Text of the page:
Odyssey, Emilie du Châtelet Defends Her Life, reFlea, and Dungeons & Dragons for Philly jawns

The BSR Weekly Arts and Culture Roundup, September 28-October 4, 2023

3 minute read
Four women on stage look up in awe, a backdrop of the ocean and cloudy skies on four separate panels in a row
The Acting Company brings 'Odyssey' to the stage at Annenberg Center. (Photo by Kevin Berne/Marin Theatre Company.)

This week has a handful of events for the most curious of minds. The Resource Exchange’s reFlea market reinterprets arts and crafts in environmentally-friendly ways, and the Please Touch Museum is looking to spark the imaginations of the city’s youngsters with a variety of new events and exhibits. Then, check out a Dungeons & Dragons festival at Bok Bar, and be sure to check out new music and a retelling of a timeless epic courtesy of Penn Live Arts.

Branford Marsalis Quartet and Odyssey
Friday, September 29, 8pm
Saturday, September 30, 8pm
Sunday, October 1, 3pm and 7pm
Annenberg Center, 3680 Walnut Street, Philadelphia

Penn Live Arts invites audiences to a pair of performances this weekend. Branford Marsalis and his quartet, which includes West Philly native Justin Faulkner at the drums, is coming to the Annenberg Center for a night performing their latest album, The Secret Between the Shadow and the Soul.

Then, on Saturday and Sunday, the Acting Company brings a retelling of Homer’s epic Odyssey to the stage. Four young women trapped in the limbo of a refugee camp retell Odysseus’s adventures as they struggle to find a home for themselves. There is another performance on Monday, October 2, geared toward student audiences as well.

reFlea Market
Saturday, September 30, 12-5pm
Resource Exchange, 1800 North American Street, Philadelphia

Resource Exchange, an organization providing reclaimed materials for creative and environmentally resourceful making, teaching, and living, is hosting its reFlea vendor market this weekend. Featuring local remakers, vintage and secondhand refurbishers, upcyclers, and DIY creatives, the afternoon event is free and open to the public.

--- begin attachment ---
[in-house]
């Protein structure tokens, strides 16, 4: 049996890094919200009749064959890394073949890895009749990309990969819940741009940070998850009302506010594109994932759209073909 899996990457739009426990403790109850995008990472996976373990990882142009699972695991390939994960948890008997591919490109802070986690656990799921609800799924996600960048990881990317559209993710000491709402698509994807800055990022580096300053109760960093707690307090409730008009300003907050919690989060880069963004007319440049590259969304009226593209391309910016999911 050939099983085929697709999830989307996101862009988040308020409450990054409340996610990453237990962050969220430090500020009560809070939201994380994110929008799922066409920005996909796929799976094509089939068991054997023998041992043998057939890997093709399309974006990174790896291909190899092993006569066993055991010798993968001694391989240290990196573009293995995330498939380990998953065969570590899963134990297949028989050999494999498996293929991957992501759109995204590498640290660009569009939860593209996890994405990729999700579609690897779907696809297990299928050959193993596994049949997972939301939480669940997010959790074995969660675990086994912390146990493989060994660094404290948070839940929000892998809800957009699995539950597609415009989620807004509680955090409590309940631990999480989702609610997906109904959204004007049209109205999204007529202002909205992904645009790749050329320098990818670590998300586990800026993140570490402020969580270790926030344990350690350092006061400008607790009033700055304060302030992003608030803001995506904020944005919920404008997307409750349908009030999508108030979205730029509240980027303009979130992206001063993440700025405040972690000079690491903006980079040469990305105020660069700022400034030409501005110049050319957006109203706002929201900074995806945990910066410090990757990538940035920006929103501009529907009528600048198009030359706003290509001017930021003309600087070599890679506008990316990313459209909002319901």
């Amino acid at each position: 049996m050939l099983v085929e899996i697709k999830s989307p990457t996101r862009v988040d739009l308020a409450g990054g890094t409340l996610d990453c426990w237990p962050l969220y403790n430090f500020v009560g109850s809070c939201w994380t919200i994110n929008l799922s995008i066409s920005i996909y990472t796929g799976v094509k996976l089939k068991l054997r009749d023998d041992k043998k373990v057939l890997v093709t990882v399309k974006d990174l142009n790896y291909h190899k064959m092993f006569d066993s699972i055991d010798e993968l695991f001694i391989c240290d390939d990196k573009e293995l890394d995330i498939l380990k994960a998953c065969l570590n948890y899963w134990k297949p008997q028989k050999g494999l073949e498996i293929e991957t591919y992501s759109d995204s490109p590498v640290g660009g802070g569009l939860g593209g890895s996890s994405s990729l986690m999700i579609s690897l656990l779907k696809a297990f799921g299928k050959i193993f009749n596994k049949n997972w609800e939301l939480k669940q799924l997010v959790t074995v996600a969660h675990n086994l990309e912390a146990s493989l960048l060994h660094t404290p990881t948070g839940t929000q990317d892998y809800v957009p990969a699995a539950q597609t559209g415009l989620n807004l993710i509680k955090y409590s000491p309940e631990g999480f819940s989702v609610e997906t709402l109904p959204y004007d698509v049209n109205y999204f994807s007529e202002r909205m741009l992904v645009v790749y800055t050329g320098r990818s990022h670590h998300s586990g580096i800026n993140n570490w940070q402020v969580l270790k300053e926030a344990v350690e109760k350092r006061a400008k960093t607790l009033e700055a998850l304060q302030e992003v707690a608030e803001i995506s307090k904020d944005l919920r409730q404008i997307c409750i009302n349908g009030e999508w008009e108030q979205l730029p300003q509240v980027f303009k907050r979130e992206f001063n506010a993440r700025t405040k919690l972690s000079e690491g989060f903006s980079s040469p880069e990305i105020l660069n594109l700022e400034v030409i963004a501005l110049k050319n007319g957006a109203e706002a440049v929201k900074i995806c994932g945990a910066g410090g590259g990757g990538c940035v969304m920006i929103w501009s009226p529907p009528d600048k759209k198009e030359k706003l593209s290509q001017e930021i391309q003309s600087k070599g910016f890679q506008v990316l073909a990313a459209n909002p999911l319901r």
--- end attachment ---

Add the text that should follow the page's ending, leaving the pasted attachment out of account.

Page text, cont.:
A Playful World
Starting September 30, 2023
Please Touch Museum, 4231 Avenue of the Republic, Philadelphia

Please Touch Museum kicks off its new year of programming in the spirit of play—this year’s theme is designed to make space and opportunities for learning for young children and families that are approachable and inclusive. The first part of the year opens on Saturday, September 30, with Dinosaur Train: The Exhibit, a take on the Jim Henson’s Company TV show of the same name. Here, guests can hunt for and press fossils, learn more about the age of dinosaurs, and more. The day also includes festivities for the Worldwide Day of Play, where children can explore costuming for a pop-up runway fashion show, experiment with instruments, and enjoy story times.

The exhibit gives way to future exhibits, including Hispanic Heritage Month activities, a 47th birthday celebration of the museum, Pumpkinpalooza, and more throughout October and beyond.

Dungeons n' Drafts: Tales from the Jawning Portal
Sunday, October 1, 11am-4pm
Bok Bar, 800 Mifflin Street, Philadelphia

Dungeons and Dragons players can come together for an afternoon festival featuring D&D-inspired brews, arts and crafts from local makers, game shops, food, D&D merchandise, and more. If you’re planning on swinging by, cosplay is encouraged!

Emilie: La Marquise du Châtelet Defends Her Life Tonight
October 3-5, 7pm
Benjamin Franklin Hall, 427 Chestnut Street

American Philosophical Society (APS) brings Lauren Gunderson’s play Emilie: La Marquise du Châtelet Defends Her Life Tonight to its Franklin Hall stage. The performance follows the life, loves, and accomplishments of 18th-century mathematician Emilie du Châtelet, who was often cast in the shadow of poet Voltaire and not acknowledged for her advancements in her fields, including translating Isaac Newton’s work while also openly challenging his theories. The play is free and open to the public, though registration is required ahead of time. Emilie comes in tandem with the APS's exhibit Pursuit & Persistence: 300 Years of Women in Science—which we reviewed this summer.

(Author's note: I am affiliated with the APS as an employee.)

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